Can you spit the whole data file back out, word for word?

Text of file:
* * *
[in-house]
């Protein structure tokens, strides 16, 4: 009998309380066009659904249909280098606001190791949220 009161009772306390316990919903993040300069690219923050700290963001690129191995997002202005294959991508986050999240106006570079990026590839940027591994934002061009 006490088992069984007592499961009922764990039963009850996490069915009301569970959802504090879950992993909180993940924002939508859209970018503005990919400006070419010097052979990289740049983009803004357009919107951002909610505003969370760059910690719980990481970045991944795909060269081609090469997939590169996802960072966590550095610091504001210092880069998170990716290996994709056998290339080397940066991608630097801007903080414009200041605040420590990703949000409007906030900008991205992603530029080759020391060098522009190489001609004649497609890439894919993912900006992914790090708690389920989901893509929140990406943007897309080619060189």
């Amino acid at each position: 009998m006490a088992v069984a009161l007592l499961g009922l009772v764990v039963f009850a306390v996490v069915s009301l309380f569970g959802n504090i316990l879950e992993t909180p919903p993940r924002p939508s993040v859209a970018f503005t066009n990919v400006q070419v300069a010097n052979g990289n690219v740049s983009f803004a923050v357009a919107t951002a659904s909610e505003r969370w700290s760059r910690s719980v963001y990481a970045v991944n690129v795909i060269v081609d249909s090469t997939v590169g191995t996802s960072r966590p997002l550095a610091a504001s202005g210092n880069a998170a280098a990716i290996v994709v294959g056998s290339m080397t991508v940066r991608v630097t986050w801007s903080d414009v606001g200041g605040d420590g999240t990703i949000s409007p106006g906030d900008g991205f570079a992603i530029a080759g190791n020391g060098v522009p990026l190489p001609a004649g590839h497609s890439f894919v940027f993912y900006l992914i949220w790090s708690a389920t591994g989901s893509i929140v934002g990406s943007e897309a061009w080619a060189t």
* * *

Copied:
[in-house]
């Protein structure tokens, strides 16, 4: 009998309380066009659904249909280098606001190791949220 009161009772306390316990919903993040300069690219923050700290963001690129191995997002202005294959991508986050999240106006570079990026590839940027591994934002061009 006490088992069984007592499961009922764990039963009850996490069915009301569970959802504090879950992993909180993940924002939508859209970018503005990919400006070419010097052979990289740049983009803004357009919107951002909610505003969370760059910690719980990481970045991944795909060269081609090469997939590169996802960072966590550095610091504001210092880069998170990716290996994709056998290339080397940066991608630097801007903080414009200041605040420590990703949000409007906030900008991205992603530029080759020391060098522009190489001609004649497609890439894919993912900006992914790090708690389920989901893509929140990406943007897309080619060189």
């Amino acid at each position: 009998m006490a088992v069984a009161l007592l499961g009922l009772v764990v039963f009850a306390v996490v069915s009301l309380f569970g959802n504090i316990l879950e992993t909180p919903p993940r924002p939508s993040v859209a970018f503005t066009n990919v400006q070419v300069a010097n052979g990289n690219v740049s983009f803004a923050v357009a919107t951002a659904s909610e505003r969370w700290s760059r910690s719980v963001y990481a970045v991944n690129v795909i060269v081609d249909s090469t997939v590169g191995t996802s960072r966590p997002l550095a610091a504001s202005g210092n880069a998170a280098a990716i290996v994709v294959g056998s290339m080397t991508v940066r991608v630097t986050w801007s903080d414009v606001g200041g605040d420590g999240t990703i949000s409007p106006g906030d900008g991205f570079a992603i530029a080759g190791n020391g060098v522009p990026l190489p001609a004649g590839h497609s890439f894919v940027f993912y900006l992914i949220w790090s708690a389920t591994g989901s893509i929140v934002g990406s943007e897309a061009w080619a060189t």